With Americans donating more than $427 billion to charity in 2018, up 0.7% from a year earlier, philanthropy is alive and well. Of all donations, 30% are made in December and 10% are made the last three days of the year, according to Nonprofits Source.
While there’s never a bad time to give, writing a check on December 31 may not be the best approach, says Sally Alspaugh, a chartered advisor in philanthropy. Creating a strategic charitable giving plan could enable you to contribute even more. “A giving plan lets you go to the next level,” she says.
DO THE MATH
Figure out what you can afford to give. Just as you would when creating a financial plan, look at your expenses and savings and come up with a number. If you want to donate more, you may need to cut back elsewhere. “A charitable budget is like any other budget,” says Bethany Griffith, a Columbia, South Carolina-based chartered financial planner. “A yes to something is a no to something else.”
DECIDE WHERE TO GIVE
With a charitable giving plan, you can think carefully about how much you want to donate and to where. What matters most to you? Funding a hospital? Helping a school raise money? Research all your prospects to see which causes are closest to your heart and where your donations are needed most.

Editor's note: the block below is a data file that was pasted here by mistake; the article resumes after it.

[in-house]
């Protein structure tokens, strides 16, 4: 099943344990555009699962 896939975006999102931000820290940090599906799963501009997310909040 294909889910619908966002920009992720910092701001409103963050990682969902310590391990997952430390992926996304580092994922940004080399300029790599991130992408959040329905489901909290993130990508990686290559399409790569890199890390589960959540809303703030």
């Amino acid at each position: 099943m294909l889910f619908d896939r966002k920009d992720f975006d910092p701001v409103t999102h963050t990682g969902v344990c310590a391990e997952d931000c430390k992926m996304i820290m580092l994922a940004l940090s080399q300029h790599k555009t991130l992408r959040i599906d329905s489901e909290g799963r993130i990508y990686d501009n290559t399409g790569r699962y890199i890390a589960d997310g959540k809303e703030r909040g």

FACTOR IN LONG-TERM GIVING
Thinking long-term is a must when giving large gifts. Let’s say you want to donate $100,000. Spreading that payment over three to five years, if not longer, gives you more control, says Griffith. Would you prefer making two $50,000 gifts, or five annual gifts of $20,000? You also control how you pay. Charitable giving vehicles, such as donor-advised funds, grow your principal over time, allowing you to make an even greater impact.
CONSIDER TAX SAVINGS
Charitable giving plans could have tax benefits. For instance, if you donate a stock that’s climbed in value, you don’t have to pay capital gains, even though you receive a tax receipt for the full value of those shares. If you’re over 70½ years of age, you can donate directly from your individual retirement account (IRA) to reduce your taxable income when you withdraw savings.
REVISIT YOUR PLAN
Once you have a charitable giving plan, review it annually. If your income grows, you may want to increase your donations. Or you may learn about a new charity you want to support. Making little adjustments along the way will ensure that the causes you care about most benefit from your generosity.
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